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Metal Storm

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Title Screen

Metal Storm

Also known as: Juuryoku Soukou Metal Storm (JP)
Developer: Tamtex
Publisher: Irem
Platform: NES
Released in JP: April 24, 1992
Released in US: February 1991

GraphicsIcon.png This game has unused graphics.
LevelSelectIcon.png This game has a hidden level select.
RegionIcon.png This game has regional differences.

PrereleaseIcon.png This game has a prerelease article

Metal Storm is an NES game by Irem where you basically play as Captain Viridian's mecha ancestor.


Read about prerelease information and/or media for this game.
Prerelease Info

Unused Graphics

Animated Backgrounds

The game uses bank switching to create the illusion of parallax scrolling.

MetalStorm-UnusedBG1.gif MetalStorm-UnusedBG2.gif

Two small tiles that could scroll vertically or horizontally.


A large, seemingly incomplete tile. Judging by its positioning, it may have been an early version of the background used in the Stage 2 boss fight, being overwritten by the final version, which uses 16 frames instead of 32.

MetalStorm-UnusedBG4.gif MetalStorm-UnusedBG5.gif

Two variations of the same background element: one scrolling downwards, the other upwards.

Level Select


The Game Genie code YASNUKZA enables a level and powerup select. Press Up and Down to select a level, or Left and Right to select a powerup (the five sets of letters will change depending on what powerup you select). The powerups, from left to right, are None, Shield, Gravity Fireball, Armor, and Power Beam. Press Start to enter the selected level, or hold A and press Start to start with the Armor in addition to whatever powerup you selected.

Regional Differences

Careful, you'll lose an eye.
This page or section needs more images.
There's a whole lotta words here, but not enough pictures. Please fix this.

Dummied-out Intro

MetalStorm-Intro1.png MetalStorm-Intro2.png

The Japanese version of Metal Storm contained a neat little intro sequence (including opening credits), which was disabled in the US version. However, the code was left mostly intact, and can be re-enabled using the Game Genie codes SNKEPULO and OOKEZLVP. The only things removed were a "TAMTEX" logo (the division of Irem that developed the game), a few screens of Japanese text, and the tiles for an exploding planet animation, which suggests that Irem originally planned to keep the intro. Why it was ultimately disabled is anyone's guess.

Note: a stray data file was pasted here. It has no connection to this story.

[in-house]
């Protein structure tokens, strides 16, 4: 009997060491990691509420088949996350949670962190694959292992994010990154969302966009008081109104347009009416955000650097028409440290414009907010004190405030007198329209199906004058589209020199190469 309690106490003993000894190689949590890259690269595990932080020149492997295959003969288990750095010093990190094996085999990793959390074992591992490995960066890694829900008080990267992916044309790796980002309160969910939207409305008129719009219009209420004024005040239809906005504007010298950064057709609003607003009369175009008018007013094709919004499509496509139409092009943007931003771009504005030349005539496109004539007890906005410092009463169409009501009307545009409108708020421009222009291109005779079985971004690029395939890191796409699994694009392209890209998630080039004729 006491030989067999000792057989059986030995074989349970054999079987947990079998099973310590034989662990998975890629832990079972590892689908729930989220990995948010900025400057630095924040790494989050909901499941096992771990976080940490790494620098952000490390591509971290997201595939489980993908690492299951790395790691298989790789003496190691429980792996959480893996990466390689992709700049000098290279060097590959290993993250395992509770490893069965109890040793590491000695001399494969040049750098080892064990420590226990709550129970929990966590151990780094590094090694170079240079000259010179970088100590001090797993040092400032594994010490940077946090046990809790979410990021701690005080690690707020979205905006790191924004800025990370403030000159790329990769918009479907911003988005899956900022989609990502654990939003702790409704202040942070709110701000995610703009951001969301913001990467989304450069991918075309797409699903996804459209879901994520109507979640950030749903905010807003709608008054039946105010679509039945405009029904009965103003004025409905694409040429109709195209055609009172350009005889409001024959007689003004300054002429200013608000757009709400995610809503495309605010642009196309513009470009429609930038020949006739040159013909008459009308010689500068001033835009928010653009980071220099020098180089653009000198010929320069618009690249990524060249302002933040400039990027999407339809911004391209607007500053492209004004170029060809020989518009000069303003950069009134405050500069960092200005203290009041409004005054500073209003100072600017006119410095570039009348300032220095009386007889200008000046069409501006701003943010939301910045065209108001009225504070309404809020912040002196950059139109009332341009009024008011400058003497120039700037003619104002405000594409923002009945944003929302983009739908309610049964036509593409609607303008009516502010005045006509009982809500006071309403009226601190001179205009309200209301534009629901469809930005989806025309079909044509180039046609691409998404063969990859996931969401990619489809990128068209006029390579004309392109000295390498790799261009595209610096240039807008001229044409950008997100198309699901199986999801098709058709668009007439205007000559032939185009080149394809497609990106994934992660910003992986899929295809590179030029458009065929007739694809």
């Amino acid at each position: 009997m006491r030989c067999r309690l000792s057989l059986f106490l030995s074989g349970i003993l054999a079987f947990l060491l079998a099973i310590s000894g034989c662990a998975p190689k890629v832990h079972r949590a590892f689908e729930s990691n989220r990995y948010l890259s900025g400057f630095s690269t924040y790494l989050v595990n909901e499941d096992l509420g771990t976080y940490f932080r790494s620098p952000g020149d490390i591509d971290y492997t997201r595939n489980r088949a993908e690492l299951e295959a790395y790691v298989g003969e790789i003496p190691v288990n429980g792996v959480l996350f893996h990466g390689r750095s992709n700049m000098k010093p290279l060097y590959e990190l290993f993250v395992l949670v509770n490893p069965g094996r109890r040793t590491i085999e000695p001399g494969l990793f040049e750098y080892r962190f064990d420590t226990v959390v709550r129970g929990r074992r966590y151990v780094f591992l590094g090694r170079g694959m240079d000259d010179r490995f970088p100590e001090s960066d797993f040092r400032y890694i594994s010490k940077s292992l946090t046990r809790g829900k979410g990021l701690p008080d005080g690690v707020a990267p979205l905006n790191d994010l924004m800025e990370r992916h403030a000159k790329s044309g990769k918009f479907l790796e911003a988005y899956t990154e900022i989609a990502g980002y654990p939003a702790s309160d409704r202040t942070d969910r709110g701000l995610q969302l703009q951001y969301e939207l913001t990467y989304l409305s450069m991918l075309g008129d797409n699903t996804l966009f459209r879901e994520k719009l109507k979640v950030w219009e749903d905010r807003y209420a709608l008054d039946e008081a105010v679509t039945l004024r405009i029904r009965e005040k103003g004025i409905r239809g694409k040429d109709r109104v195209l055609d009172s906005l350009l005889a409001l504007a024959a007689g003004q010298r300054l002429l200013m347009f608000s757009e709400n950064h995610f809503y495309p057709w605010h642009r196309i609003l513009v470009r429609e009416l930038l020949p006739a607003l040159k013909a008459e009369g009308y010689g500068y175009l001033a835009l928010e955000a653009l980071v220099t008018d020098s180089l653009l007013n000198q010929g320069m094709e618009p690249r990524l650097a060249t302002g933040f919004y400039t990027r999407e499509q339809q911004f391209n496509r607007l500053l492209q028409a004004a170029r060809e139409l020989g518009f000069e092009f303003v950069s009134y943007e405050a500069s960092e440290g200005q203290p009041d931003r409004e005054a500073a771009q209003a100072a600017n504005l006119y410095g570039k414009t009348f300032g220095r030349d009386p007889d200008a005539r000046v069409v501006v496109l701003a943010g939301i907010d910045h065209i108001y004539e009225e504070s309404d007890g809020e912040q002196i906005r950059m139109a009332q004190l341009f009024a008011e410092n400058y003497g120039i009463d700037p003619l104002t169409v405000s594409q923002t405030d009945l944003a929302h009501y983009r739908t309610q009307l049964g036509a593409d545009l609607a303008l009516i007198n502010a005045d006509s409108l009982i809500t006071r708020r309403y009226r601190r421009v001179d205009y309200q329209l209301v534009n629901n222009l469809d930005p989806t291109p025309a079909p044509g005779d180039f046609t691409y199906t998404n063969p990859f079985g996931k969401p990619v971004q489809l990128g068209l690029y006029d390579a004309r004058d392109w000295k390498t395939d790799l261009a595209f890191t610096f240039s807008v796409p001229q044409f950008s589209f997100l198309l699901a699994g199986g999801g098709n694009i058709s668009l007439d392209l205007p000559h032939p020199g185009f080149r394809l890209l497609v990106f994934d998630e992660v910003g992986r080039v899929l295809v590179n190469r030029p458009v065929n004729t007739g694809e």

The Tamtex copyright was also removed from the US title screen, leaving only the Irem copyright.

Cacti speak Japanese.
...But what does it mean?
This game has text or audio that needs to be translated. If you are fluent with this language, please read our translation guidelines and then submit a translation!
In-game Screenshot Translation
MetalStorm-Intro3.png (J.-C. 3521. Mankind has advanced into space. Mighty science has transformed Pluto into a mobile fortress Gigades.)
MetalStorm-Intro4.png (The Pluto Mobile Fortress was now equipped with a planet-destroying cannon, but one day there was suddenly no more contact.)
MetalStorm-Intro5.png (the worst has happened. The space federation, which saw the situation seriously, decided to exploit the kamikaze)
MetalStorm-Intro6.png (we have lost control. The next target of the Gigades planetary destruction cannon is: "The Earth".)
MetalStorm-Intro7.png (the self-destruct device no longer works. the last resort for humanity is to destroy from within)
MetalStorm-Intro8.png (The Meca chosen to respond to the changing internal conditions of the Gigades fortress is the Federal Heavy Mobile Infantry: "The Metal Storm".)

Graphical/Palette Changes

  • The player character mech is white/pink in the Japanese version, and pink/red in the US version. Additionally, every single stage, as well as the first boss, received a palette change in the US version for unknown reasons.
  • The Japanese version uses a slightly thinner font for things such as the level intro and the score tally screens.
  • The graphic that leads into a boss battle reads "WARNING!" in the Japanese version, and "RED ALERT!" in the US version.
  • The graphic for the spiked floors in Stage 2-2 was slightly modified between regions.

Difficulty Changes

  • In the Japanese version, Stages 6-1 and 6-2 have electric barriers on the top and bottom ends of the screen that cause damage on contact (but can still be fallen through with invincibility frames). In the US version, these barriers were removed, but the enemy/object placements in the level were modified to be more challenging as a result.

Text Changes

  • The text on a level's intro screen that shows how many lives the player has left was changed from "PLAYER LEFT X" to "REMAINING M-308 GUNNERS X".
  • In the Japanese version, the final boss has on-screen dialogue throughout the fight. This was removed elsewhere.
  • The epilogue, while always in English, has completely different dialogue between the Japanese and US versions.
  • The text on the screen leading into the second loop was changed from "TRY EXPERT GAME" to the more grammatically correct "TRY A GAME FOR EXPERTS". The Japanese version also uses the larger font for it (as seen for the "Ready" and "Game Over" text), whilst the US version uses the standard, smaller font.
  • The credits list in the Japanese version has one name that was very strangely removed in the USA version: Hiroshi Futami (Producer).